(Photo: Granville Ampong)
YouTube is one of mankind’s greatest inventions. According to Wikipedia: “In May 2010, it was reported that YouTube was serving more than two billion videos a day…”
One of those two billion videos I watched at 6 p.m. yesterday. It was a 13:23-minute clip and three men—Bob Arum, Antonio Margarito and Manny Pacquiao—spoke during the press conference two days ago in Los Angeles. What did I see?
Bob Arum, today’s Don King minus the standing hair, spoke first. He talked of injustice. He articulated how Mr. Margarito was denied justice in Las Vegas, disallowing him to fight in the “Sin City.”
Antonio Margarito stood up next. Donning a shiny black leather jacket and wearing eyeglasses that made him look like a UCLA student with spiky hair, “Tijuana’s Tornado” spoke in his native Mexican language.
Then, Bob Arum came back on stage to introduce the beloved superstar. Said Arum: “He’s now the Congressman from Sarangani… to the best of my knowledge, he’s the first professional boxer, while he is pursuing his boxing career, to be a representative of the highest parliamentary body in his country… that is a real tremendous achievement.. and he’s just starting because… in 2016, he’s going to be Vice-President and, hopefully, while I’m still around, we’re going to the Presidential Inaugural!”
Sporting a yellow Abercrombie & Fitch shirt and wearing his usual mustache and goatie, P-Manny rose from his chair and alighted the pulpit. Camera bulbs flashed. Hands collided. Applause reverberated throughout LA.
Rep. Emmanuel Pacquiao spoke. His English, despite his hurried training in the halls of the Batasang Pambansa, sounded crooked. But never mind. Because when Manny talks, his facial expression does the talking. He smiled.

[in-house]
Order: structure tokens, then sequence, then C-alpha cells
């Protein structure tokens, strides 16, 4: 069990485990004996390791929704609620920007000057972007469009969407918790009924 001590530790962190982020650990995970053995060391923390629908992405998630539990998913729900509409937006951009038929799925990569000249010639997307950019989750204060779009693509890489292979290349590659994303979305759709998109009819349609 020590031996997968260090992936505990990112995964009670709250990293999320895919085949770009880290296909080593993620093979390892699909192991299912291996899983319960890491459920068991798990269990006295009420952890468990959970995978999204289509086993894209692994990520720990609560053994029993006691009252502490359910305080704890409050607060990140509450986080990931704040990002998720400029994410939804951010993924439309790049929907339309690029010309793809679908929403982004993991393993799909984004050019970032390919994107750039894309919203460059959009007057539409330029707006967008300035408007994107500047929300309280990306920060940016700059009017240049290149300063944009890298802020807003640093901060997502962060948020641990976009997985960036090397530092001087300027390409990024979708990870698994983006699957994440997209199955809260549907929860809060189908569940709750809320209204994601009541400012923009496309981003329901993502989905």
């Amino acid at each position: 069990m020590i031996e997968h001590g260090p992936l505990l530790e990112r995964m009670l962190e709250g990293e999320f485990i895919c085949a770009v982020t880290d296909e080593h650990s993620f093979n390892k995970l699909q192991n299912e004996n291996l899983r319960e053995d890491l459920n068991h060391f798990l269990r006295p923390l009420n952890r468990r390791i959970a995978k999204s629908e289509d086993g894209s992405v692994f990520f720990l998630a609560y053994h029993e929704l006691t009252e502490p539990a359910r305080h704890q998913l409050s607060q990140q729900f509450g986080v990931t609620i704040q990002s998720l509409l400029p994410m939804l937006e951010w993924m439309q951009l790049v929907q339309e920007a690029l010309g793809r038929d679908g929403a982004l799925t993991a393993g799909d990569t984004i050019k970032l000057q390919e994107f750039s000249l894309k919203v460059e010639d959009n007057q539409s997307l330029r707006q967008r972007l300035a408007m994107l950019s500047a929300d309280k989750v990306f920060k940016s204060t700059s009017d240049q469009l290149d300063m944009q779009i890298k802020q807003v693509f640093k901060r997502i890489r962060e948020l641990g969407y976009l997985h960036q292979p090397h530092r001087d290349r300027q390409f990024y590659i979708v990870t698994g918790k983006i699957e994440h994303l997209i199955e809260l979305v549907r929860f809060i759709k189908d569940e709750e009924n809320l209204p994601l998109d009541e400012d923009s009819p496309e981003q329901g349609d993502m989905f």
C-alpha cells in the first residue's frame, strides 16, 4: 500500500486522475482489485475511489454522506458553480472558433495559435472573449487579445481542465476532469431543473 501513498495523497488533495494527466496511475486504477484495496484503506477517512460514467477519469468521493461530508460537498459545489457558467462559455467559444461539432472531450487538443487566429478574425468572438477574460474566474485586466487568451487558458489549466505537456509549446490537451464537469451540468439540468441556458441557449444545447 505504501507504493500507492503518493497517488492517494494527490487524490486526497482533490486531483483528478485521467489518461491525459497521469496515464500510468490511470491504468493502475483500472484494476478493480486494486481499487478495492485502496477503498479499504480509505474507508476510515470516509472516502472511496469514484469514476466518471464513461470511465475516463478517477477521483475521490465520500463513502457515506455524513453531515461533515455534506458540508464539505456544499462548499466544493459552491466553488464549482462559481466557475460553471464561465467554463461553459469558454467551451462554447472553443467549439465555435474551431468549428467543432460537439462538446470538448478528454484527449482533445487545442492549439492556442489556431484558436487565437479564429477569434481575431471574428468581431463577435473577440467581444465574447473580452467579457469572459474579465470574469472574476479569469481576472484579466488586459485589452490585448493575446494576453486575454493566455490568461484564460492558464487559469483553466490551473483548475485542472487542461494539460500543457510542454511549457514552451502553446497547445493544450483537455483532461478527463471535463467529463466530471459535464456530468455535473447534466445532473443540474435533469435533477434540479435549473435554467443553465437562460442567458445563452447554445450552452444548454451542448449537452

“Good afternoon, everybody. Thank you. I’m here again! (smiling)”
For doesn’t Manny love to smile? And, when he does, don’t we return the favor and smile, watching our greatest-ever athlete enjoy himself on center-stage?
For that’s the originality of Pacman. While the Tysons, the Mayweathers, the Hattons wear the ugliest of frowns during press gatherings—as if there was a “Who Can Frown Best Wins” contest—with our fighter, it’s the opposite.
Manny grins. His face is no boxer’s pugilist face that will scare your 5-year-old boy. He’s the most relaxed, casual and laid-back man in this sport that demands fighters not to be relaxed, not to be casual and never to be laid-back.
Boxing is tough. It’s the most brutal and merciless of games. Blood gushing off one’s nostrils is a guarantee. So are swollen knuckles and broken ribs. Yet Manny makes it all look so easy. Effortless. As if earning $10 million on 30 minutes on the boxing ring were no sweat. (In his actual eight-week-long training camp, however, we know the reality: many would get killed following his work ethic and bruising regimen.)
With the press-conference, it was a feel-good story. Again, so unlike-boxing. Even Margarito, seated to Manny’s left while our boxer spoke, was seen amused and smiling as his enemy spoke.
And you want to hear the best part? To greet the Mexican crowd—plus Margarito, our fellow Pinoy spoke Mexican. No kidding. Though I couldn’t decipher what he said, it was amazing to hear Manny recite several words in his opponent’s native tongue.
Manny praised Antonio. He called his challenger’s fighting style “very aggressive.” He said he’s “strong and bigger than me.”
Was this a beauty pageant? A Mr. Universe contest to see who’s the kindest on-stage? No. It was Manny as Manny. That’s who he is.
Finally, the two stood up, holding the golden belt, and faced the cameras. It was a marvelous sight watching a 160-plus-pound behemoth of a man who stands an inch short of 6-foot-tall beside a baby-faced Asian who used to fight 105 lbs. But, as we know from one of the bible’s most famous clashes, the smaller yet more cunning fighter catapulted his weapon to obliterate the giant. Let’s hope for the same on Nov. 13.